NBC Sports Group chairman Mark Lazarus said Thursday that
despite several complaints about the network holding some major London Games events
for delayed primetime coverage instead of televising it live, the network
is over-delivering its ratings guarantees to advertisers who "are all very
pleased" with the results.
For those critics who tend to forget, NBC paid nearly $1.2
billion to televise the Games and it is doing so for free on NBC and its cable
network affiliates. NBC has to try to recover as much of the TV rights fee it
is paying the International Olympics Committee, and this time around, it has
reached the break-even point. More than likely, that would not have happened if
the network was showing the gymnastics finals live from London with its five-hour
time difference, putting the competition at 2 or 3 p.m. on weekday, workday
afternoons, when audiences would be far sparser.
In a conference call with the media, Lazarus said more than
once that, "partners," meaning advertisers, "are important to any business, and
they are pleased." As with any business, if the partners are paying a
cumulative $1.2 billion to advertise, and are then professing to be happy with
the results, then NBC has done its job. By providing the American viewing
public free coverage of the Games and not losing any money to do it, the
Olympics appears to be, at this point, a definitive win/win.
NBC also released research data that throws water on the complaints
that suggest many would-be viewers are not watching the Games in primetime
because they already know the results. According to a uSamp survey of 1,000
viewers 18-54, 43% said they had heard the results of Olympic events before the
primetime telecasts, but of those, 67% said they were more likely to watch the
According to a proprietary project NBC is doing with Google
to measure media use across platforms, viewers who streamed live events last
Saturday (July 28) were nearly twice as likely to actually watch the primetime
broadcast on NBC. Further, they spent about 50% more time watching the
primetime telecast on NBC than those who didn't stream live events online
earlier in the day.
From those numbers, it seems that for a large chunk of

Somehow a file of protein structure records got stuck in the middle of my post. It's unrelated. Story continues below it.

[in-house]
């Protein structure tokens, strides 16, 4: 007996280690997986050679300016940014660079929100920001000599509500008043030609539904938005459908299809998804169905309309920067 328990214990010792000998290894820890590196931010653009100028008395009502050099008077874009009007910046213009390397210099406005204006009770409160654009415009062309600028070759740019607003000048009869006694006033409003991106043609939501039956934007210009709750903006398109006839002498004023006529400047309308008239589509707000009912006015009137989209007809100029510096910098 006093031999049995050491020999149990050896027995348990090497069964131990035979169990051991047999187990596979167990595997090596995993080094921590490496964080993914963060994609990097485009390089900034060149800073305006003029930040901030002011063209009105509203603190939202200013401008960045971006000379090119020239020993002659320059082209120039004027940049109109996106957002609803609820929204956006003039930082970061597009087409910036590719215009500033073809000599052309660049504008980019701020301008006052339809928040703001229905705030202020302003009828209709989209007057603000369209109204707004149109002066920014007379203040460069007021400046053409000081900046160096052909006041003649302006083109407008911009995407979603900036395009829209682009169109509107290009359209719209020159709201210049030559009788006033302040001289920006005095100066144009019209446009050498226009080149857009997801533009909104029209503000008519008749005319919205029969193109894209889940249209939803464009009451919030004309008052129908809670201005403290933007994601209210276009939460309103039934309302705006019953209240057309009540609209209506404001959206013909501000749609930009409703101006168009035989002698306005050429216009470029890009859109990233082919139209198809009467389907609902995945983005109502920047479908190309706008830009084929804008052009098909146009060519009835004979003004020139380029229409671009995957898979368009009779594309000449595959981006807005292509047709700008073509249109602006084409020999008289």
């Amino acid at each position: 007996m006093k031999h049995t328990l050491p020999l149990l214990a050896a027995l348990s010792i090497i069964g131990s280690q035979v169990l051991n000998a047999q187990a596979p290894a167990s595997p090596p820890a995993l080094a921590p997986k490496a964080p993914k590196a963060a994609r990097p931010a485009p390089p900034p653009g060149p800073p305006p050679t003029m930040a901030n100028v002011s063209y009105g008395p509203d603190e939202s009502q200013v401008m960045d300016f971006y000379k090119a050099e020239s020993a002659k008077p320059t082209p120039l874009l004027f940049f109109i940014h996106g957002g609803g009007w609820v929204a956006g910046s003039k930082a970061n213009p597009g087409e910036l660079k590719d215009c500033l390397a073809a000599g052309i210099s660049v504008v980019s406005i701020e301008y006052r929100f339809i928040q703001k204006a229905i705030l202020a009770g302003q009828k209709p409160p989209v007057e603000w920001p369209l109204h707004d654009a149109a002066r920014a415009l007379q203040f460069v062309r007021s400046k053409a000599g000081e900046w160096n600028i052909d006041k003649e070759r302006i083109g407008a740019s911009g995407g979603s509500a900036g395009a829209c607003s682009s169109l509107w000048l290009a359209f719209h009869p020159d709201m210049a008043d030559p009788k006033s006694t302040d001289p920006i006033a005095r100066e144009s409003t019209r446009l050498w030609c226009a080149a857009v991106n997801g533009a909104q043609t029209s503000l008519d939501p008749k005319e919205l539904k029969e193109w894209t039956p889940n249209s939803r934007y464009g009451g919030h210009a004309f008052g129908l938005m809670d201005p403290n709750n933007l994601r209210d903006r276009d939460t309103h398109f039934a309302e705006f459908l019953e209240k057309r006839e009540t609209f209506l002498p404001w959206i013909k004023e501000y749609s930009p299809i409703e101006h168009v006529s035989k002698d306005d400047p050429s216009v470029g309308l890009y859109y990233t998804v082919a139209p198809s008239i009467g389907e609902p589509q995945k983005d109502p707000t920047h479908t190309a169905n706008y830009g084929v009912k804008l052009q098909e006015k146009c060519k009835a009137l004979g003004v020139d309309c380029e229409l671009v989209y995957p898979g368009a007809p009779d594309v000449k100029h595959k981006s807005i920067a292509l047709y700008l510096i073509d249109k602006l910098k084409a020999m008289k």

viewers, knowing the results hasn't negatively impacted primetime viewing of
taped competition; in many cases, it's even led to more intense viewing.
NBC also released the results of another study, this one
with Nielsen IAG. The research company analyzed the performance of 83
commercials that ran in both the Olympics and in regular primetime programming.
IAG surveyed consumers who saw the spot during Olympics programming, as well as
consumers who saw the same commercial in non-Olympics programming. Based on
over 3,000 completed surveys, commercial seen in the Olympics delivered 67%
higher brand recall, 96% higher message recall and 31% higher "likability."
So, regardless of the complaints by some viewers, the NBC
format seems to be working both for advertisers and for a majority of the
Speaking of viewers, through the first six nights of
broadcast coverage, the Games are averaging 34.8 million viewers, an increase
of 4 million viewers -- and 13% -- over the comparable first six nights'
average of NBC's coverage from the 2008 Beijing Games. And the London Games
have also averaged an 11.1 18-49 rating per night, 7% higher than the
comparable period from Beijing.
Lazarus said the primetime coverage NBC offers up each night
goes beyond simply presenting the competition. It's also excelling by creating
storylines to go with the events, and that helps pulls audiences in and keep
them watching. "We can't please everybody," Lazarus said, "but audiences are
coming in droves and staying."
The uSamp panel found that 40% of those polled said they
stayed home all last weekend to watch the Olympics coverage, and 44% said they
are sleeping less because they are staying up till midnight each night to watch
the primetime telecasts. Also, 36% admit to following the Games at work, either
via computer or mobile.
Some other interesting Olympics viewing data that NBC
- According to Nielsen data, total teen viewing is
up by 28% compared to Beijing; viewing by teen girls 12-17 is up 52%, while for
teen boys it's up 7%. And viewing by kids 2-11 is up 33%. NBC execs say that while
this audience might not be one that can be heavily monetized by advertisers
right now, it is the next generation of Olympics viewers who might be getting
hooked on the Games now.
The uSamp research of social media users age 13-49 found that 82% said "with
all the buzz I have become more interested in watching the Olympics."
Archery coverage has averaged 1.5 million viewers, and is the highest-rated
Olympic sport so far televised on the NBC cable networks -- that includes basketball.
Among tablet users, 76% are live streaming on a tablet for the first time to
watch the Games, and 86% have streamed live on a smartphone for the first time
during the Games. Also, 36% of website users are streaming live online for the